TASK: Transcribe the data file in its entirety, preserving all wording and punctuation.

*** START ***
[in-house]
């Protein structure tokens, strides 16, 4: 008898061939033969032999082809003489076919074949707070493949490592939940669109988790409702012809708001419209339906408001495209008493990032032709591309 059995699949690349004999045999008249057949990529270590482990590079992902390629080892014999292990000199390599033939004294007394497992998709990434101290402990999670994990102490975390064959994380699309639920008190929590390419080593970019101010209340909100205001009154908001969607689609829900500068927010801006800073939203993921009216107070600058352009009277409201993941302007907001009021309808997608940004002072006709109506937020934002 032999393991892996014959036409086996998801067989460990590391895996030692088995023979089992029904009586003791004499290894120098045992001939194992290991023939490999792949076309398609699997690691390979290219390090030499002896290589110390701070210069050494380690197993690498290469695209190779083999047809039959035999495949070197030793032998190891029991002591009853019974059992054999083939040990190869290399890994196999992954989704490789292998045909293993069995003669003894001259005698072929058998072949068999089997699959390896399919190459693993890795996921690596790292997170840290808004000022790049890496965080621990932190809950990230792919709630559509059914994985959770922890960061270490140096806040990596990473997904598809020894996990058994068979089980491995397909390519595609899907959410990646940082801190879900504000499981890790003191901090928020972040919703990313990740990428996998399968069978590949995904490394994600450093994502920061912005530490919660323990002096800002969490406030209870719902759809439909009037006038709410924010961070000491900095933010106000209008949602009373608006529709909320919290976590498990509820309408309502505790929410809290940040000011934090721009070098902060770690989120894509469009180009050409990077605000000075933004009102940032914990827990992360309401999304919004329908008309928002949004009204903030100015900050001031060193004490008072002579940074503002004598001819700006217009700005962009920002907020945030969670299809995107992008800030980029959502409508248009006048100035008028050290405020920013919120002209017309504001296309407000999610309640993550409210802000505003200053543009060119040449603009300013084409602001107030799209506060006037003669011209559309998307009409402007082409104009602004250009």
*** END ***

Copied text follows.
[in-house]
């Protein structure tokens, strides 16, 4: 008898061939033969032999082809003489076919074949707070493949490592939940669109988790409702012809708001419209339906408001495209008493990032032709591309 059995699949690349004999045999008249057949990529270590482990590079992902390629080892014999292990000199390599033939004294007394497992998709990434101290402990999670994990102490975390064959994380699309639920008190929590390419080593970019101010209340909100205001009154908001969607689609829900500068927010801006800073939203993921009216107070600058352009009277409201993941302007907001009021309808997608940004002072006709109506937020934002 032999393991892996014959036409086996998801067989460990590391895996030692088995023979089992029904009586003791004499290894120098045992001939194992290991023939490999792949076309398609699997690691390979290219390090030499002896290589110390701070210069050494380690197993690498290469695209190779083999047809039959035999495949070197030793032998190891029991002591009853019974059992054999083939040990190869290399890994196999992954989704490789292998045909293993069995003669003894001259005698072929058998072949068999089997699959390896399919190459693993890795996921690596790292997170840290808004000022790049890496965080621990932190809950990230792919709630559509059914994985959770922890960061270490140096806040990596990473997904598809020894996990058994068979089980491995397909390519595609899907959410990646940082801190879900504000499981890790003191901090928020972040919703990313990740990428996998399968069978590949995904490394994600450093994502920061912005530490919660323990002096800002969490406030209870719902759809439909009037006038709410924010961070000491900095933010106000209008949602009373608006529709909320919290976590498990509820309408309502505790929410809290940040000011934090721009070098902060770690989120894509469009180009050409990077605000000075933004009102940032914990827990992360309401999304919004329908008309928002949004009204903030100015900050001031060193004490008072002579940074503002004598001819700006217009700005962009920002907020945030969670299809995107992008800030980029959502409508248009006048100035008028050290405020920013919120002209017309504001296309407000999610309640993550409210802000505003200053543009060119040449603009300013084409602001107030799209506060006037003669011209559309998307009409402007082409104009602004250009």